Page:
Simulated clinical experiences have been increasingly developed to provide authentic learning opportunities for students undertaking Health and Social care programmes. This can be helpful where clinical placements are limited, for example in highly popular programmes; but it also mitigates risks by providing a safe space for skills and knowledge to be developed and accumulated through immersion, reflection, feedback and practice. Despite numerous advantages of using virtual reality learning environments in healthcare education there is a limited evidence base thus far on its integration and impact on the student humanising the lived experience of mental health service users. With this in mind, we created a project to explore the use of immersive video to help bring to life the experience of a mental health patient and different points of their journey within the healthcare system.
This was achieved by creating point of view (POV) video content ranging from standard video footage to virtual reality achieved through 360˚ videos, where providing the students with agency over their viewpoint they would be able to deeply consider how this experience would be for a patient entering this environment. Subject matter experts including health care practitioners, Experts by Experience (ex-patients) and academic staff created the video scripts, played parts in the video and helped to shape the delivery of this to students, ensuring an authentic patient case study. It contained several layers of learning, allowing students to identify how the person would feel in the situation, the practices that were good and bad as well as the nuances, which might be small but could, have a significant effect on the patient’s experience. Sustainability was built into the video design by ensuring the patient was generic. Referring to them as ‘Sam’ could mean they were either male or female and as no details were included as to why Sam was entering the health care system, this meant different scenarios could be applied to the videos helping to change the way students analysed, evaluated and applied the practice seen.
The videos were delivered within a classroom setting with students using their own mobile devices to access the content with the addition of their own or university VR headsets when viewing the 360˚ videos.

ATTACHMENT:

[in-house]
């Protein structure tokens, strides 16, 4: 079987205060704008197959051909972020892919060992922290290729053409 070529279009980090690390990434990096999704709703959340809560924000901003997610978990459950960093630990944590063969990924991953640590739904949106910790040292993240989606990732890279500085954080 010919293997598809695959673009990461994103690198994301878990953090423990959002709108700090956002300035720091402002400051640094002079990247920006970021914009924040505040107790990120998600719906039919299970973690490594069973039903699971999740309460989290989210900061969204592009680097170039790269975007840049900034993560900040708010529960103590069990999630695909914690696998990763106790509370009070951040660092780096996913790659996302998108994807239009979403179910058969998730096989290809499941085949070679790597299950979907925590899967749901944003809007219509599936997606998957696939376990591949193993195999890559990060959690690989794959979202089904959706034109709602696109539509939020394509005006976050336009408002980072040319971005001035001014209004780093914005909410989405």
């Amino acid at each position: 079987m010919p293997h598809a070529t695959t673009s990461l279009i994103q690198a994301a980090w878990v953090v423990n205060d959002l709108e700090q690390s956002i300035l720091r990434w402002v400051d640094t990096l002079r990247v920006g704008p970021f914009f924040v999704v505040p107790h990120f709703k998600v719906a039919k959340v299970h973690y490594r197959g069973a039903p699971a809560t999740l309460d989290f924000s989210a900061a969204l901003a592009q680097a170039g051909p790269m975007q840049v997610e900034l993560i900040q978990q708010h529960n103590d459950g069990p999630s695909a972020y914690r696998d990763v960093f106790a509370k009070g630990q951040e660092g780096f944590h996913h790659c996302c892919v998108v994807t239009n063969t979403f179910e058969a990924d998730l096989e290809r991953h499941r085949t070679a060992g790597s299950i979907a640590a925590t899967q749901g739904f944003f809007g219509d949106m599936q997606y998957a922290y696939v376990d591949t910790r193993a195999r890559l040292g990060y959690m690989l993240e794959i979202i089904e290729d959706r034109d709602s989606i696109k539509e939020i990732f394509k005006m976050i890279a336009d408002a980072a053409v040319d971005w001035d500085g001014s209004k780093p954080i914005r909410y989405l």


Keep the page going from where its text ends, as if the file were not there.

Before the session, students were asked to prepare by testing their devices with a generic 360˚ video. This helped them to become more familiar with this format and iron out any technical difficulties before the session. They were also asked to come with their devices fully charged, to bring headphones and their charger for additional battery.
After each video was watched, a discussion took place focusing on the experience of the patient and how this might feel. As the videos followed the patient journey from a home visit, admission on a ward, experience of a communal area within the ward, waiting outside a room for a meeting and finally attending a multi-disciplinary meeting, this allowed students to consider what aspects of care are important to patients at these points. The students enjoyed watching the videos and felt it did provide them with the opportunity to consider how these experiences might feel for someone entering this environment. It is hoped that in the future, resources such as these, can be used for inter-disciplinary purposes helping those involved in the care of mental health patients to consider what the prior experiences of these patients may have been and how this felt for them.
Key members involved in this project from the University of Derby are:
- Matt Gilooly, Learning Technology Media Advisor
- Laura Hollinshead, Learning Technologist (Curriculum Development)
- Alison Kilduff, Discipline Lead (head of Mental Health Nursing)
- Gemma Breitschadel, Lecturer in Mental Health
- Victoria Sweetmore, Lecturer in Mental Health
Laura and Matt will be giving a talk about their work with immersive technologies during the Media & Learning Conference on 5 June in Leuven.
Matt Gilooly, Learning Technology Media Advisor
& Laura Hollinshead, Learning Technologist (Curriculum Development),
University of Derby, UK